The Tennessee Pre-K Debate: Spinach Vs. Easter Grass : NPR Ed A new Vanderbilt University study found that Tennessee's Voluntary Pre-K for low-income children has no lasting benefits, stirring up an age-old debate in education circles.

The Tennessee Pre-K Debate: Spinach Vs. Easter Grass

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For years, teachers, parents and politicians have been trying to answer this question - how important is preschool? A new study out of Vanderbilt University in Nashville has an answer that is as clear as it is controversial. Cory Turner of the NPR Ed team explains.

CORY TURNER, BYLINE: Tennessee's Voluntary Pre-K program is state-funded preschool on a grander scale. It serves 18,000 of the state's poorest children, costs about $86 million a year and is built on one big assumption - that preschool will make a difference in the lives of these kids. And it did, says Vanderbilt researcher Dale Farran.

DALE FARRAN: The children who'd had the Voluntary Pre-K program were much better prepared for kindergarten by all of our achievement measures - significantly so.

TURNER: Farran and her colleagues followed nearly 800 children through the program, along with a control group of kids, most of whom got no pre-K. And here's where the controversy starts - by the end of kindergarten, Farran noticed something odd in the data.

FARRAN: The children who had not had pre-K caught up.

TURNER: Keep in mind, all of the kids in the study are low-income, which makes the team's next headline even stranger.

FARRAN: By the end of second grade, the children who'd had state pre-K were underperforming the control children and that continued in third grade.

TURNER: Let me repeat that - Farran and her colleagues found that the kids who'd gotten no pre-K started doing better than the kids who got state-funded pre-K. Now, that kind of return on investment would make any politician queasy. Here's Tennessee Governor Bill Haslam yesterday.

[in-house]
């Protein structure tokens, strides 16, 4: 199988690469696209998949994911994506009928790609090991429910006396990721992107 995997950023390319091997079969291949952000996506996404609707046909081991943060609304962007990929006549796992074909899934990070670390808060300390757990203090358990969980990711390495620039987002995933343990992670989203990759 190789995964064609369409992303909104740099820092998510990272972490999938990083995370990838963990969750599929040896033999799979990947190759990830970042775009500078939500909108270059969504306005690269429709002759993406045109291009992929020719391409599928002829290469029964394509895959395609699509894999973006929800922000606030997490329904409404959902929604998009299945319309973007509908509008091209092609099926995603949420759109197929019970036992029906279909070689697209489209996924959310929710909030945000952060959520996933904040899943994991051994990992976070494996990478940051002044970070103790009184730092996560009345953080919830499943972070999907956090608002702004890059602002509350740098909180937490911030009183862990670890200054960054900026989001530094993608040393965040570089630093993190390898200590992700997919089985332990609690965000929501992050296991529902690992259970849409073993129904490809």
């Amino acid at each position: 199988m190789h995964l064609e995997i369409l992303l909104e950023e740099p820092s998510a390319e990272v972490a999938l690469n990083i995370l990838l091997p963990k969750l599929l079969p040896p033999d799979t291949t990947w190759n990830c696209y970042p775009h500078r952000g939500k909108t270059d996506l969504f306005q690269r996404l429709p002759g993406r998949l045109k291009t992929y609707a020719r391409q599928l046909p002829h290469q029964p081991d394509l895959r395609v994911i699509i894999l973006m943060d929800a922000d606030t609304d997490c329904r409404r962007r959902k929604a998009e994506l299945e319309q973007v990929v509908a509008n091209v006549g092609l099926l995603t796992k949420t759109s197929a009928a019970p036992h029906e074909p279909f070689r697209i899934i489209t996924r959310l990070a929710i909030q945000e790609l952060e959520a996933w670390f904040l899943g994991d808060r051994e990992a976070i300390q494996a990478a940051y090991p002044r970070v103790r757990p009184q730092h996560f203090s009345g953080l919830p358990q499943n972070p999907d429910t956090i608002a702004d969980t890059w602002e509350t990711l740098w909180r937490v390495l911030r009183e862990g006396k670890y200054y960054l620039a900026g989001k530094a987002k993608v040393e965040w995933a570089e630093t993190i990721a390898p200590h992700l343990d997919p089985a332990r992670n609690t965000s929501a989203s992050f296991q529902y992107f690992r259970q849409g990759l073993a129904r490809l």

BILL HASLAM: We'll take this as data to evaluate its effectiveness versus other things that we might do - again, increasing technology, paying teachers more, other investments that want to make in K-12 education.

TURNER: Though, Haslam also said this - that he still believes quality pre-K can have an impact. And that one word - quality - is the secret decoder ring you need to understand this study and its remarkable findings.

STEVEN BARNETT: If your program isn't very good, you can't expect it to have long-term impacts on kids.

TURNER: Steven Barnett is director of the National Institute for Early Education Research. He helped create the benchmarks that many states use to decide is their pre-K good enough? Barnett says Tennessee's program looks good - on paper. But when the state scaled it up to more than 900 classrooms across 95 counties, he says it made a few key mistakes. First, it created no mechanism for quality control to make sure teachers were following best practices from one end of the state to the other. Also Barnett says the state underfunded the program, and that's why Vanderbilt's Dale Farran says her research is not a failing grade for all preschool.

FARRAN: It's like saying spinach is really good for you, but we can't afford spinach. But here, I've got this Easter grass. Maybe that will be just as good.

TURNER: As in that shiny plastic stuff you layer into an Easter basket. This isn't the first report to show no lasting benefit from pre-K and it likely won't be the last. But it doesn't contradict the research that shows high-quality preschool can work. The difference is some of the biggest benefits have come from relatively small, expensive programs that reach children earlier and often provided more services. The challenge for states is not figuring out what works. It's figuring out how to pay for what works and then make it stretch across a state without turning spinach into plastic. Cory Turner, NPR News, Washington.

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